Crafted at Loch Lomond’s distillery using a continuous Coffey style still, then aged in ex-bourbon barrels before finishing in a combination of fire and infrared-toasted virgin American oak barrels.
Infrared barrel toasting (as opposed to the traditional method) allows for a precise level of toasting that extracts natural properties in the barrel, releasing a range of flavours from the wood that are then caramelised to give a complex range of sweet notes.
Loch Lomond Distillery is currently Scotland’s only distillery that uses infrared-toasted barrels to finish whisky.
Appearance: Not sure why, but I was pleasantly surprised by how dark it is. Honey gold/white dessert wine. A viscous film coats the glass and a quick forming chaotic tide mark morphs into many short medium legs. After a time these legs reach further down the glass, forming a corrugated effect.
For a 43% whisky, it has a very decent ethanol wave, I like that.
Nose: Vanilla and stewed fruits. Eclair sweets and blackberries. There are also orchard fruits in the mix. Pears and apple skin. There are also faint Xmas spices. Nutmeg and cinnamon, like an apple crumble with those spices sprinkled on top.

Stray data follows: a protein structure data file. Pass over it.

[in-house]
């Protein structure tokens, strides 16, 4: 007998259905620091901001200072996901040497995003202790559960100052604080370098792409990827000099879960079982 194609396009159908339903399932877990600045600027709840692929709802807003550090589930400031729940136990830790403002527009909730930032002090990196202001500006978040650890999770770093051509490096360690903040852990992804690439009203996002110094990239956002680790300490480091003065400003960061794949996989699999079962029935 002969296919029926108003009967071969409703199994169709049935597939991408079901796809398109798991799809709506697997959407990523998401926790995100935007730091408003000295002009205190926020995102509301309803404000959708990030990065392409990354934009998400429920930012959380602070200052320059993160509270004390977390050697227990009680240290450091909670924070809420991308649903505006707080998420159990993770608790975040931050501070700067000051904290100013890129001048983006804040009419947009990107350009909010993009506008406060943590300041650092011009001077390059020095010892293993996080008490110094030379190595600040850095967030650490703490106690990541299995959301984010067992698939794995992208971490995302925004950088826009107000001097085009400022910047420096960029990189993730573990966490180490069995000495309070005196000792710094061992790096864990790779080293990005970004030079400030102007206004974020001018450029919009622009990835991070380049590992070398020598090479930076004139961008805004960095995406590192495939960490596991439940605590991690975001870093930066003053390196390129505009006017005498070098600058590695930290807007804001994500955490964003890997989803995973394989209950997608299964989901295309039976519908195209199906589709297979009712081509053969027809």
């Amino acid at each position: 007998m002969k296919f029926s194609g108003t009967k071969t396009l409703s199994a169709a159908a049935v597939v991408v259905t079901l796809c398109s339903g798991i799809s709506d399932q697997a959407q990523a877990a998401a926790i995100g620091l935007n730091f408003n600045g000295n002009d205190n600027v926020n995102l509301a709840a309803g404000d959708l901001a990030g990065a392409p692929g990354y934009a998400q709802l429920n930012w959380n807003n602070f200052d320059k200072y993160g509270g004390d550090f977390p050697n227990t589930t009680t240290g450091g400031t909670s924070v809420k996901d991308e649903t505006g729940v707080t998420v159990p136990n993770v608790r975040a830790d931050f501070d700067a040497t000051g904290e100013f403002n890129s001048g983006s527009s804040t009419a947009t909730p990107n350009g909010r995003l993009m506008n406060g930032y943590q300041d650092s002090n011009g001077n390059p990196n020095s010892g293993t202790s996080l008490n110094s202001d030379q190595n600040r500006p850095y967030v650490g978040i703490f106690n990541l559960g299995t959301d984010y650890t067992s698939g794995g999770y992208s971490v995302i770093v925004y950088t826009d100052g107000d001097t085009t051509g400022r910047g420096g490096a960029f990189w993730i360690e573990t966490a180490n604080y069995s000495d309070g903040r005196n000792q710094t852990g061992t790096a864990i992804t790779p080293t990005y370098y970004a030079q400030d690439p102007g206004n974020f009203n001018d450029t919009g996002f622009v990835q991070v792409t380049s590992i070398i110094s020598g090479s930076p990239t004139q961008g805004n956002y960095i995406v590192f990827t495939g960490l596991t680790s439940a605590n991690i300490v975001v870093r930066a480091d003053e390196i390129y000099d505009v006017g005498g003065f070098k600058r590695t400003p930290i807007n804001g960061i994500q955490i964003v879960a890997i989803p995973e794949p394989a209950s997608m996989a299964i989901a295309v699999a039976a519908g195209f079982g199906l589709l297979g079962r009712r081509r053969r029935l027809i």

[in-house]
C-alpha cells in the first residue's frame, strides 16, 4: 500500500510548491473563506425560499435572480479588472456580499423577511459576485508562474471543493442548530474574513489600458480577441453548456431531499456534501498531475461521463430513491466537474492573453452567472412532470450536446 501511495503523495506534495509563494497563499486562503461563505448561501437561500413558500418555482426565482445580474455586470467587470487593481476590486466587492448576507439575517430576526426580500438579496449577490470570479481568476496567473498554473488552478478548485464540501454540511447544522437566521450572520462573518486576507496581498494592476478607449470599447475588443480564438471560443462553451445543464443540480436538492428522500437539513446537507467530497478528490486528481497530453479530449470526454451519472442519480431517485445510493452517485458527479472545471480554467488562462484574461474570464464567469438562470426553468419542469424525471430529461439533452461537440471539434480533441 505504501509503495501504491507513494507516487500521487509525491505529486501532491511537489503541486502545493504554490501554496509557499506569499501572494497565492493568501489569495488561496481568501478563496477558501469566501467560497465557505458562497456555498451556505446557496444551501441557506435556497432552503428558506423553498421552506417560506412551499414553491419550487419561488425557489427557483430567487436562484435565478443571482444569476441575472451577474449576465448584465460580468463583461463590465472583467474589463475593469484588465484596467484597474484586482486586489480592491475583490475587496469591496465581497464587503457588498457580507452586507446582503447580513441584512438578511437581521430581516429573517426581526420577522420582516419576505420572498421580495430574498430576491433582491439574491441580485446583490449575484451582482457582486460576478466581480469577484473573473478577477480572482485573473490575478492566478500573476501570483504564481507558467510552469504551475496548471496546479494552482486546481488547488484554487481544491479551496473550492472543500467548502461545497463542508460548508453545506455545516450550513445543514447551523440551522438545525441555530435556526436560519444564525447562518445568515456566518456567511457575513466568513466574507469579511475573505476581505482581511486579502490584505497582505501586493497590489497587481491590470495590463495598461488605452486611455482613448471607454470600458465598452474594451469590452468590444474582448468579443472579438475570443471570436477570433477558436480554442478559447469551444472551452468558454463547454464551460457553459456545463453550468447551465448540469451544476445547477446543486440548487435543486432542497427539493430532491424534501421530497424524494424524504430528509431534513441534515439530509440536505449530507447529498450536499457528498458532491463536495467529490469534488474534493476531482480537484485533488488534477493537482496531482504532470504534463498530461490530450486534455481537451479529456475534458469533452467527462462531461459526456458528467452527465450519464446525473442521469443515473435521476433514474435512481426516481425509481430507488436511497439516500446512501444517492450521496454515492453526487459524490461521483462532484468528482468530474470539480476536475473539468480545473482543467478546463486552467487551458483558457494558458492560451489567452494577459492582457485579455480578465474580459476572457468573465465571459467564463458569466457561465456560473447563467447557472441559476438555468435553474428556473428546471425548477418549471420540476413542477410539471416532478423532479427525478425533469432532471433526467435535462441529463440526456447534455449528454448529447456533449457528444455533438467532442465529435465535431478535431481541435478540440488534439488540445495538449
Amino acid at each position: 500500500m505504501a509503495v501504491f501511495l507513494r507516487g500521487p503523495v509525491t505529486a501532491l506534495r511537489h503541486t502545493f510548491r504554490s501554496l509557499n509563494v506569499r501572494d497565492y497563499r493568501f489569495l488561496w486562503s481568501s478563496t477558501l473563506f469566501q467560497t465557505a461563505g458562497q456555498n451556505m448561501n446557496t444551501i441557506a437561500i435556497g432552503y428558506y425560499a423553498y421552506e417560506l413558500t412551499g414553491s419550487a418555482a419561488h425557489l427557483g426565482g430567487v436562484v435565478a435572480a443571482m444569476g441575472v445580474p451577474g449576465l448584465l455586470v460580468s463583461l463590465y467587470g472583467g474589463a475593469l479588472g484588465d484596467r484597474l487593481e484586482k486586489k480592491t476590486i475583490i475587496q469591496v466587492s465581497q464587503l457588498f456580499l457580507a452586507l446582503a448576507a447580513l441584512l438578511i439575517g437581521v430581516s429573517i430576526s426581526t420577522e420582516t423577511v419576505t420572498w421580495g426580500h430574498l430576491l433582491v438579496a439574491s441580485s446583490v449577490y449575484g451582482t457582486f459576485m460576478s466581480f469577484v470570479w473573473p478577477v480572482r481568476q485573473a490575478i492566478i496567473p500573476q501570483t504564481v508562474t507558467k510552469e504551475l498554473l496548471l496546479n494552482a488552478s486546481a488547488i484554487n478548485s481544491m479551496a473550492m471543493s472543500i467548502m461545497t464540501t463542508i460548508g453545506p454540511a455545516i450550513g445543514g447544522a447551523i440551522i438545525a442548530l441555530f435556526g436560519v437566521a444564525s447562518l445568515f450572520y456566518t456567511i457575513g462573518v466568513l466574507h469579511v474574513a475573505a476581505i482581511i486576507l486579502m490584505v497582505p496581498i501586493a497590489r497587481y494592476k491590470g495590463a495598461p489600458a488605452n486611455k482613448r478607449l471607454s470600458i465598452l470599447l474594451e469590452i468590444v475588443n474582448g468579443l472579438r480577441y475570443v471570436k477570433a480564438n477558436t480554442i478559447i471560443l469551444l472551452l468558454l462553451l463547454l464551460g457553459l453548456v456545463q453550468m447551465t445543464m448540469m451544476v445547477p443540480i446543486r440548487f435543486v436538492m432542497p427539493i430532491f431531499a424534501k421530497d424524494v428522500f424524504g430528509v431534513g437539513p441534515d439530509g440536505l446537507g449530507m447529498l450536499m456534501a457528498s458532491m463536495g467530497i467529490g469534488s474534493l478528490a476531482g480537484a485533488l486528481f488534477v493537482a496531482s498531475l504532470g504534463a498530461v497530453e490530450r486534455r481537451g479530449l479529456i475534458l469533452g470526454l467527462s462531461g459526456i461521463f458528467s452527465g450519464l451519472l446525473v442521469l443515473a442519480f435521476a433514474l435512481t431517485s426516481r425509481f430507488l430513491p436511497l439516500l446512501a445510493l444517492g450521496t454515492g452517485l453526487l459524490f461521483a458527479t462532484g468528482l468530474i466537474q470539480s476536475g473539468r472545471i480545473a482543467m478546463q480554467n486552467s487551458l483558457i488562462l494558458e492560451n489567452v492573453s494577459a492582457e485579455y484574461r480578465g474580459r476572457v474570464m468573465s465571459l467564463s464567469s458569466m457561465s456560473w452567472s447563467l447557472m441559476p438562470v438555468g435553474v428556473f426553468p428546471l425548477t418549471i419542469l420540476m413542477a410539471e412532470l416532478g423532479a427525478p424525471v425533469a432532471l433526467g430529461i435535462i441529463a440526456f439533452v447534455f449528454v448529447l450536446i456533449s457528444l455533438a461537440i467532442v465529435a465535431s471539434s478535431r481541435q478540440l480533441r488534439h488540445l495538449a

Palate: Nice semi-viscous mouthfeel, along with pleasing alcohol tingling on the tongue. The cinnamon and orchard fruits elements continue from the nose, as do the chocolatey vanilla flavours.
That lime shows up on the palate too, nice and zesty fresh. Muller fruit corner, the berry jam one.
Finish: Finish: Short to medium in length. All the flavours linger for a time, the orchard fruits and spices for the longest. Very pleasant!
Overall: This will be bumping something off of our top 10 affordable whisky list on the site I reckon! For the price, outstanding. Even with all that’s going on in this whisky, it’s still nice and light and ‘airy’. It would be a really good BBQ sipper.